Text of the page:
When Intelligence discovering they need Lew for more than identification, Atwater goes after his father, leading to a tense conversation between the two men. After his father accused him of being angry, Atwater said he should have let go of his anger long ago and made peace so he could take care of his siblings. He decided to remember the time when Liu was a good father and explained to Ruzek:

My dad was there and he was good. Then suddenly he was gone. He fell into every stereotype of a Black father could be, and it didn’t make any sense. But I can’t do the same. Hell, I don’t have the luxury of being angry. I don’t carry it with me. I am fine.

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again, Atwater he was quite reserved and did not give the impression that his father’s presence affected him emotionally… until the very end, when LaRose Hawkins gave a fantastic performance of his character, finally broken. He couldn’t be angry and he had to make up, but he just couldn’t accept the fact that his father never told him the truth about what happened all those years ago that turned him from a good father to a criminal who spent two years. decades behind bars.

As Lew started to leave, Atwater stopped him and said he wanted to talk before they parted ways. He admitted that although he tried to ignore it for a long time, he had to find out what happened. Lew tried to brush him off and insist that he wasn’t a good person, and his son shot back and reminded him that he raised Jordan and Vanessa on his own.

Atwater he didn’t understand why Liu felt he owed something to someone but not him. The officer said he wanted the truth, and that’s what his father finally gave him. He said:

The truth is, we didn’t do anything good. We never were. We needed money and I found the wrong way to get it. You know, I was just on duty, but when the police came, I took him away. I got a rap. I didn’t talk, I didn’t name names, that’s why I went to jail.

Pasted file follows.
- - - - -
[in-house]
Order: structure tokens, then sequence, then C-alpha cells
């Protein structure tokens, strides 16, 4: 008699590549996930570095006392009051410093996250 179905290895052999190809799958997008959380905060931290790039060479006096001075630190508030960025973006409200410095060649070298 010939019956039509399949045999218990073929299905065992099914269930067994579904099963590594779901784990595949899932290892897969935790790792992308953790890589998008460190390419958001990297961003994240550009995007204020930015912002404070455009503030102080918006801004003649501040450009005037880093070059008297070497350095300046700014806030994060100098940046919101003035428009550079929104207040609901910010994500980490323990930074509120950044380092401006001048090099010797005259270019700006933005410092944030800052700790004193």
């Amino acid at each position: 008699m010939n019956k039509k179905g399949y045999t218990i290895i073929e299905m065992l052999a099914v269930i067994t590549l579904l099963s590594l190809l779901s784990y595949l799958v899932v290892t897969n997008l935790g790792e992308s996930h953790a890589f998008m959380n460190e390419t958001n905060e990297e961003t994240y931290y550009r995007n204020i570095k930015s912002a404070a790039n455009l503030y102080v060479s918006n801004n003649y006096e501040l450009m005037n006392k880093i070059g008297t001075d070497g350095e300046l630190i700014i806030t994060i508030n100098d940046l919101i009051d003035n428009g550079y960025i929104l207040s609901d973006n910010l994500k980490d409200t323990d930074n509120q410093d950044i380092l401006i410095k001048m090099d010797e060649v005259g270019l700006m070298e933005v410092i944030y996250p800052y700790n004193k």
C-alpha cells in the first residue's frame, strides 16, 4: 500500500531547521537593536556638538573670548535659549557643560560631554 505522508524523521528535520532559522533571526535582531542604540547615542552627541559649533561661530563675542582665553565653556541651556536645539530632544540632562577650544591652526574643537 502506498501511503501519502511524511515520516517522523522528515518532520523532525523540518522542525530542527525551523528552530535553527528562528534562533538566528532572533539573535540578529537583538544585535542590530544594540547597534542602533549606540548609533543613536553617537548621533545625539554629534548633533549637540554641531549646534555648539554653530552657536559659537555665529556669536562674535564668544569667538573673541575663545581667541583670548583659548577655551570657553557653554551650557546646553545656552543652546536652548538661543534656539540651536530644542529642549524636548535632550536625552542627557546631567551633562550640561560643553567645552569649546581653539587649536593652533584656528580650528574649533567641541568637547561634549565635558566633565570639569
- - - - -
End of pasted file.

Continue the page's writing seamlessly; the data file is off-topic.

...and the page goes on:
Atwater almost cried when he yelled at Lou to ask him why he never put his son on the list of names of people who could visit him in prison; his father could only say that no one wanted his child to see them like this and he wanted his son to remember the good times.

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After an emotional exchange, Liu went to leave and that seemed to be the end of the episode and possibly the plot… but Atwater had a proposition for his father. He offered Liu an empty apartment in his building, even though they agreed he didn’t deserve it.

So while Atwater gets closure in the form of the truth he’s wanted for twenty years, there’s a lot left unresolved with his father, and now Lew will be around, even off-screen. Can this story continue the next time PD runs an Atwater-themed episode?

Only time will tell on that front and I’m still waiting for the day when Atwater will become a detective, especially after what LaRose Hawkins said about the possibility of bringing his character up in the fall. In the meantime, fans can just look forward to the new episodes of Chicago Cop. on Wednesdays at 10:00 PM ET on NBC in the 2023 telecast, or catch the Season 10 broadcasts with a Peacock Premium subscription.

The new The next one the episode seems to shift the focus back to Upton and Sean O’Neal, which is especially interesting in light of what showrunner Let’s Segan said about actor Jefferson White.